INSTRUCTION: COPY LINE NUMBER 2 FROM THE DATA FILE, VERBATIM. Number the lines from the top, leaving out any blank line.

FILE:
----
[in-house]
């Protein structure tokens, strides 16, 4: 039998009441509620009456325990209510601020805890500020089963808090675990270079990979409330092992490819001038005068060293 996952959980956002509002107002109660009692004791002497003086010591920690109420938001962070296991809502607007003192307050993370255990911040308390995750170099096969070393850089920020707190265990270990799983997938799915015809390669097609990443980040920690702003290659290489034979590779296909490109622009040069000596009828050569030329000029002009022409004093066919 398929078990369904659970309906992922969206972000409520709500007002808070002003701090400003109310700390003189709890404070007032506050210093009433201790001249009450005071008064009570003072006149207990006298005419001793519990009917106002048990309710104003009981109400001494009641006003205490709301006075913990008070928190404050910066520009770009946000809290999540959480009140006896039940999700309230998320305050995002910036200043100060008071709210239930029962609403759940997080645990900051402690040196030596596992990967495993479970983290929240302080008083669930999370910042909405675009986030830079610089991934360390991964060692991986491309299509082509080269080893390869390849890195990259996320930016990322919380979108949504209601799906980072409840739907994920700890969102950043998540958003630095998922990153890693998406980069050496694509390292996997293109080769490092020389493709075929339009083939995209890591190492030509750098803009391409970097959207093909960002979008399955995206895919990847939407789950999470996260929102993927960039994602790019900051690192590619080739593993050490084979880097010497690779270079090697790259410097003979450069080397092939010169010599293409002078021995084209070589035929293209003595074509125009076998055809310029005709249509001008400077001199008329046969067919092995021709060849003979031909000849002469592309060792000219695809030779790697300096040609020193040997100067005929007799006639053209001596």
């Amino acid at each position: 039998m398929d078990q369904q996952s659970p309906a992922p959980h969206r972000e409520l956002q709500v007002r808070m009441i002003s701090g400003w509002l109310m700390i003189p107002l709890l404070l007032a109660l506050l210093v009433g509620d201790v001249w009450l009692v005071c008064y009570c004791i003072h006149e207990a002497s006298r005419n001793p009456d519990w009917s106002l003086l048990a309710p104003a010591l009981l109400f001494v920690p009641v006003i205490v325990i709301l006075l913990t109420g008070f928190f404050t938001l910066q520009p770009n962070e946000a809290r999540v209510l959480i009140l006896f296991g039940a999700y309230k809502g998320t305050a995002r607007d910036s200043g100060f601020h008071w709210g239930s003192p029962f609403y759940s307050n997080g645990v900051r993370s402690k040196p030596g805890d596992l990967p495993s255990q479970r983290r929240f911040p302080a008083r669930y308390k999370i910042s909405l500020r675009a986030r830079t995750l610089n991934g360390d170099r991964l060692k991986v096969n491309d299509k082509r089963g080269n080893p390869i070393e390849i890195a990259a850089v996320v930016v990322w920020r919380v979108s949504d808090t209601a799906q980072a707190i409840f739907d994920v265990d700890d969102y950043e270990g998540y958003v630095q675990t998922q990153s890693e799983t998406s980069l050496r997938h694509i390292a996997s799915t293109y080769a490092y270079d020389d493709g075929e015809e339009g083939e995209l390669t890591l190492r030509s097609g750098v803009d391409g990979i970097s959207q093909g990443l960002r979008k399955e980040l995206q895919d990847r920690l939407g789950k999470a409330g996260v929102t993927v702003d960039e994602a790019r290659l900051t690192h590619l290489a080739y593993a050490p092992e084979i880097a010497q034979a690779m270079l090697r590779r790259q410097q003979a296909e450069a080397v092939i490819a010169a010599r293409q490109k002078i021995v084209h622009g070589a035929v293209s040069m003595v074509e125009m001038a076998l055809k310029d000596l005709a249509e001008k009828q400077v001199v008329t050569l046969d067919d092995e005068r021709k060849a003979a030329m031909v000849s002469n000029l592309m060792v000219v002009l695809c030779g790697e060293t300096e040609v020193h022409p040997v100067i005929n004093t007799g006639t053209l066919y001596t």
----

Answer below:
């Protein structure tokens, strides 16, 4: 039998009441509620009456325990209510601020805890500020089963808090675990270079990979409330092992490819001038005068060293 996952959980956002509002107002109660009692004791002497003086010591920690109420938001962070296991809502607007003192307050993370255990911040308390995750170099096969070393850089920020707190265990270990799983997938799915015809390669097609990443980040920690702003290659290489034979590779296909490109622009040069000596009828050569030329000029002009022409004093066919 398929078990369904659970309906992922969206972000409520709500007002808070002003701090400003109310700390003189709890404070007032506050210093009433201790001249009450005071008064009570003072006149207990006298005419001793519990009917106002048990309710104003009981109400001494009641006003205490709301006075913990008070928190404050910066520009770009946000809290999540959480009140006896039940999700309230998320305050995002910036200043100060008071709210239930029962609403759940997080645990900051402690040196030596596992990967495993479970983290929240302080008083669930999370910042909405675009986030830079610089991934360390991964060692991986491309299509082509080269080893390869390849890195990259996320930016990322919380979108949504209601799906980072409840739907994920700890969102950043998540958003630095998922990153890693998406980069050496694509390292996997293109080769490092020389493709075929339009083939995209890591190492030509750098803009391409970097959207093909960002979008399955995206895919990847939407789950999470996260929102993927960039994602790019900051690192590619080739593993050490084979880097010497690779270079090697790259410097003979450069080397092939010169010599293409002078021995084209070589035929293209003595074509125009076998055809310029005709249509001008400077001199008329046969067919092995021709060849003979031909000849002469592309060792000219695809030779790697300096040609020193040997100067005929007799006639053209001596």